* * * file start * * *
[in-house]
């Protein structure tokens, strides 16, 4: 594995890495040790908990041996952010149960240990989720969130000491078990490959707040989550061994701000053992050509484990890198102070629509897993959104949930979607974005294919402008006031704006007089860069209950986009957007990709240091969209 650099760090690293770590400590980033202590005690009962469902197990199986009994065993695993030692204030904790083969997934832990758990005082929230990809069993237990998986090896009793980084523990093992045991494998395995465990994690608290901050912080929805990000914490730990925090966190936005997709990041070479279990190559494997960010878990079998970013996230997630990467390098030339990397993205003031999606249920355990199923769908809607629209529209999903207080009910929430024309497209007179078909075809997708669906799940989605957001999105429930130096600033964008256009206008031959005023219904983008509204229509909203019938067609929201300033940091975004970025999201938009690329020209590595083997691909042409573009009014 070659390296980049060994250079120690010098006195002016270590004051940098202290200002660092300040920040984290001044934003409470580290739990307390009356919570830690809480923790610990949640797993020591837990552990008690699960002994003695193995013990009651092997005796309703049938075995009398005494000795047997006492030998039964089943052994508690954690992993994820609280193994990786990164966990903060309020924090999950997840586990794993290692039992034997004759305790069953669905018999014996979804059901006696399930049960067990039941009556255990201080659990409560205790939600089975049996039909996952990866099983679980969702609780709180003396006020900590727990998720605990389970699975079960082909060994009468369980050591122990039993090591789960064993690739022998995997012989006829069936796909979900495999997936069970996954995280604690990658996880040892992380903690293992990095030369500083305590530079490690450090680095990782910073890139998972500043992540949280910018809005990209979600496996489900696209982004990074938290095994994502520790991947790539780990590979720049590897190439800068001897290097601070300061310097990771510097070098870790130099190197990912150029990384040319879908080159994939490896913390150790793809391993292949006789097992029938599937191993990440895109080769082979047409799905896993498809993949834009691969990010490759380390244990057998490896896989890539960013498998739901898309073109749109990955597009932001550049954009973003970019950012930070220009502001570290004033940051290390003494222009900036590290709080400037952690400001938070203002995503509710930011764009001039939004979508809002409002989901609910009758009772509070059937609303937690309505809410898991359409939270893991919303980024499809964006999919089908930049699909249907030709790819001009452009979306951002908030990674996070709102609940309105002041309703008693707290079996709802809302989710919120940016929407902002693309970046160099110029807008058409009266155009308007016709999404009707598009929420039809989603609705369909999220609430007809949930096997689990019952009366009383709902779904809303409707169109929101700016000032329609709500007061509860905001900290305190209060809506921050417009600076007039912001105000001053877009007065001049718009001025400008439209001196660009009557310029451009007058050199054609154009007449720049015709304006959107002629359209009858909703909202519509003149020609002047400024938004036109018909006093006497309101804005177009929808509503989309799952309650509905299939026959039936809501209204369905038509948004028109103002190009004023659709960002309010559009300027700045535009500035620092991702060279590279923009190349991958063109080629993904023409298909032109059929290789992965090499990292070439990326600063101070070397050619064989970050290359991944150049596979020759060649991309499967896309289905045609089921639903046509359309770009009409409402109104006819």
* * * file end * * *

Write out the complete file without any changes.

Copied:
[in-house]
């Protein structure tokens, strides 16, 4: 594995890495040790908990041996952010149960240990989720969130000491078990490959707040989550061994701000053992050509484990890198102070629509897993959104949930979607974005294919402008006031704006007089860069209950986009957007990709240091969209 650099760090690293770590400590980033202590005690009962469902197990199986009994065993695993030692204030904790083969997934832990758990005082929230990809069993237990998986090896009793980084523990093992045991494998395995465990994690608290901050912080929805990000914490730990925090966190936005997709990041070479279990190559494997960010878990079998970013996230997630990467390098030339990397993205003031999606249920355990199923769908809607629209529209999903207080009910929430024309497209007179078909075809997708669906799940989605957001999105429930130096600033964008256009206008031959005023219904983008509204229509909203019938067609929201300033940091975004970025999201938009690329020209590595083997691909042409573009009014 070659390296980049060994250079120690010098006195002016270590004051940098202290200002660092300040920040984290001044934003409470580290739990307390009356919570830690809480923790610990949640797993020591837990552990008690699960002994003695193995013990009651092997005796309703049938075995009398005494000795047997006492030998039964089943052994508690954690992993994820609280193994990786990164966990903060309020924090999950997840586990794993290692039992034997004759305790069953669905018999014996979804059901006696399930049960067990039941009556255990201080659990409560205790939600089975049996039909996952990866099983679980969702609780709180003396006020900590727990998720605990389970699975079960082909060994009468369980050591122990039993090591789960064993690739022998995997012989006829069936796909979900495999997936069970996954995280604690990658996880040892992380903690293992990095030369500083305590530079490690450090680095990782910073890139998972500043992540949280910018809005990209979600496996489900696209982004990074938290095994994502520790991947790539780990590979720049590897190439800068001897290097601070300061310097990771510097070098870790130099190197990912150029990384040319879908080159994939490896913390150790793809391993292949006789097992029938599937191993990440895109080769082979047409799905896993498809993949834009691969990010490759380390244990057998490896896989890539960013498998739901898309073109749109990955597009932001550049954009973003970019950012930070220009502001570290004033940051290390003494222009900036590290709080400037952690400001938070203002995503509710930011764009001039939004979508809002409002989901609910009758009772509070059937609303937690309505809410898991359409939270893991919303980024499809964006999919089908930049699909249907030709790819001009452009979306951002908030990674996070709102609940309105002041309703008693707290079996709802809302989710919120940016929407902002693309970046160099110029807008058409009266155009308007016709999404009707598009929420039809989603609705369909999220609430007809949930096997689990019952009366009383709902779904809303409707169109929101700016000032329609709500007061509860905001900290305190209060809506921050417009600076007039912001105000001053877009007065001049718009001025400008439209001196660009009557310029451009007058050199054609154009007449720049015709304006959107002629359209009858909703909202519509003149020609002047400024938004036109018909006093006497309101804005177009929808509503989309799952309650509905299939026959039936809501209204369905038509948004028109103002190009004023659709960002309010559009300027700045535009500035620092991702060279590279923009190349991958063109080629993904023409298909032109059929290789992965090499990292070439990326600063101070070397050619064989970050290359991944150049596979020759060649991309499967896309289905045609089921639903046509359309770009009409409402109104006819």